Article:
Chapter 2 – Ancient Engineering

Stonehenge in England – 2500 BCE



The first major construction at Stonehenge was a circular ditch, with an internal bank and a smaller external bank, built about 3000 BC. Today the ditch and inner bank are visible as low earthworks in the grass, but the outer bank has largely been ploughed away. The ditch on the eastern side is deeper because this half was excavated in the 1920s.[1]

There were two original entrances to the enclosure – a wide one to the north-east and a smaller one on the southern side. There are many more causeways and gaps in the circuit today, mostly the result of later tracks which once crossed the monument.

Set just inside the bank were 56 pits, known as the Aubrey Holes.[2] About half of these have been excavated, and were marked in the 1920s with white concrete circles.



The stones of the central cluster, brought to the site about 2500 BC, are of two types – the larger sarsens and the smaller bluestones. The sarsens were erected in two concentric arrangements.

The inner one is horseshoe of five trilithons (two vertical stones capped by a horizontal lintel). Of these, three complete trilithons still stand (one fell in 1797 and was re-erected in 1958), and two are partly fallen. Near the centre is the Altar Stone, which is mostly buried beneath the fallen stone of the tallest trilithon.

Around the horseshoe are the remains of the outer sarsen circle, capped with lintels. There were probably once 30 stones in this circle, but many have fallen and most of the lintels and a few uprights are missing from the site.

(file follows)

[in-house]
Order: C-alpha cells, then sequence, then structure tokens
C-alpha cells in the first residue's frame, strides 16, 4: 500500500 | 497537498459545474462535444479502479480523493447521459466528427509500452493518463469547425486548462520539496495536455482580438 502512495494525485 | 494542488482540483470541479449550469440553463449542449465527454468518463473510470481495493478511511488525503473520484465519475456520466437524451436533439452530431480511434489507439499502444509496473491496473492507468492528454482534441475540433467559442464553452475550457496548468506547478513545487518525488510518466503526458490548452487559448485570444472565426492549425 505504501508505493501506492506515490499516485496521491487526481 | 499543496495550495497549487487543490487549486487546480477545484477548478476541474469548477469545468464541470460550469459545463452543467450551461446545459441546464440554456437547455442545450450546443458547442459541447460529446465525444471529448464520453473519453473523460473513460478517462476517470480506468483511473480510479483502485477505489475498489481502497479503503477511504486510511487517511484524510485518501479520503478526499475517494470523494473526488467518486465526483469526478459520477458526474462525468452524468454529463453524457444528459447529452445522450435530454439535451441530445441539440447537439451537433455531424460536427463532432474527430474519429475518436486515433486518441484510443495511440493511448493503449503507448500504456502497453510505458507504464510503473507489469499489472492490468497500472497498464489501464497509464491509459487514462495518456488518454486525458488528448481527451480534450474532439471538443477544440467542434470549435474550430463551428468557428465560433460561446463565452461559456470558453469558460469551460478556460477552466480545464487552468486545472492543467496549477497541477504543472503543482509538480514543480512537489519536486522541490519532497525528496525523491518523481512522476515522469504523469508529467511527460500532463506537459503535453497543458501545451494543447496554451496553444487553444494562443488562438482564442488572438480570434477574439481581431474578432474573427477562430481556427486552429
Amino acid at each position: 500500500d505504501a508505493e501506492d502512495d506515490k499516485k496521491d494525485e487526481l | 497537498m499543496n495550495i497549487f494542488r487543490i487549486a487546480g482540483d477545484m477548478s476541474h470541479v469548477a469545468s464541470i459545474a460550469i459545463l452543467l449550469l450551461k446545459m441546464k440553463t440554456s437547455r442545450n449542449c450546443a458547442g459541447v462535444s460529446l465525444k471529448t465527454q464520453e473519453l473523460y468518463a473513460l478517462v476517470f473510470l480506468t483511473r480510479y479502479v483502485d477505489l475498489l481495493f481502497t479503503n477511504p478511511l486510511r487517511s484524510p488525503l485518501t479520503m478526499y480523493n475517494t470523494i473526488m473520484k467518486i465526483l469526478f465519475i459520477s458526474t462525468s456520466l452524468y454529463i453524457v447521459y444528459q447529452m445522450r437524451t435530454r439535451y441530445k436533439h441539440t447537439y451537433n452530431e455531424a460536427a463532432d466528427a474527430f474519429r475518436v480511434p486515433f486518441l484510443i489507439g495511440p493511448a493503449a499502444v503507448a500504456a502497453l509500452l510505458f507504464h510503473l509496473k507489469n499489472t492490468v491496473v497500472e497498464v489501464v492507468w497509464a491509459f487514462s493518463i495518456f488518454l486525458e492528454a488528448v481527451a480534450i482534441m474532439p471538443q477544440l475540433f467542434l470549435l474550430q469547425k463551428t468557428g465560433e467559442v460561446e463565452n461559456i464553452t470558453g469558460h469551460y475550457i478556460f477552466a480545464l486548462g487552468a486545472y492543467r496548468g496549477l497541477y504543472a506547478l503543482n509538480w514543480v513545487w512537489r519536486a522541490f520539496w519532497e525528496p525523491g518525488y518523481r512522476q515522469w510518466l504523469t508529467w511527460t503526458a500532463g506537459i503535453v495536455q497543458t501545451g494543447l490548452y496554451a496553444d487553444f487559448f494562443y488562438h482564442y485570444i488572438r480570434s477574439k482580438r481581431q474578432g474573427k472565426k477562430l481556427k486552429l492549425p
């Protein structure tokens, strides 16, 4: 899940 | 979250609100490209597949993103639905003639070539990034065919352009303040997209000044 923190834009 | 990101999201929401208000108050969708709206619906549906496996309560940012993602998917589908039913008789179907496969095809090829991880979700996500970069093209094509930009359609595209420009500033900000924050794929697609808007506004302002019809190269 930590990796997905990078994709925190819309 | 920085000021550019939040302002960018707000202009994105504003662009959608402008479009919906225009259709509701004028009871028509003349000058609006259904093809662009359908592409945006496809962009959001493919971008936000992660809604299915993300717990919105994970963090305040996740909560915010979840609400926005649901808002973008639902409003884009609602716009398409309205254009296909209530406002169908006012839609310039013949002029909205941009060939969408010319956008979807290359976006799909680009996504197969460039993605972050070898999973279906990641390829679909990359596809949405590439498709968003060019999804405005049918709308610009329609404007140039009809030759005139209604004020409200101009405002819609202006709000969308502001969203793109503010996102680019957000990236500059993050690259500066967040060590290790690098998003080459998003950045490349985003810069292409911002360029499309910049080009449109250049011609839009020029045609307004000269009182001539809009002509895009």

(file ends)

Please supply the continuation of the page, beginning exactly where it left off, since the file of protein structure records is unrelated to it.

Documentary by a BBC engineer

From the BBC, here is a link to a  video documentary by leading structural engineer and designer Cecil Balmond,  He goes beyond the well known histories of three celebrated monuments: Stonehenge, the Taj Mahal and the Great Pyramid, to reveal the hidden geometry at their cores.

At each iconic structure he examines a fundamental form: at Stonehenge – the circle: the Taj Mahal – the square and the Great Pyramid – the triangle.Through the abstraction of these forms Cecil reveals the secrets that lie within their iconic design and discovers what these basic shapes can tell us about the sacred and religious, the spiritual and transcendent intentions of the buildings’ architects. On a global journey across structure and shape, Cecil also explores how these simple forms influence our lives.




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To the extent possible under law, Jennifer Kirkey has waived all copyright and related or neighboring rights to Engineering and Technology in Society - Canada, except where otherwise noted.

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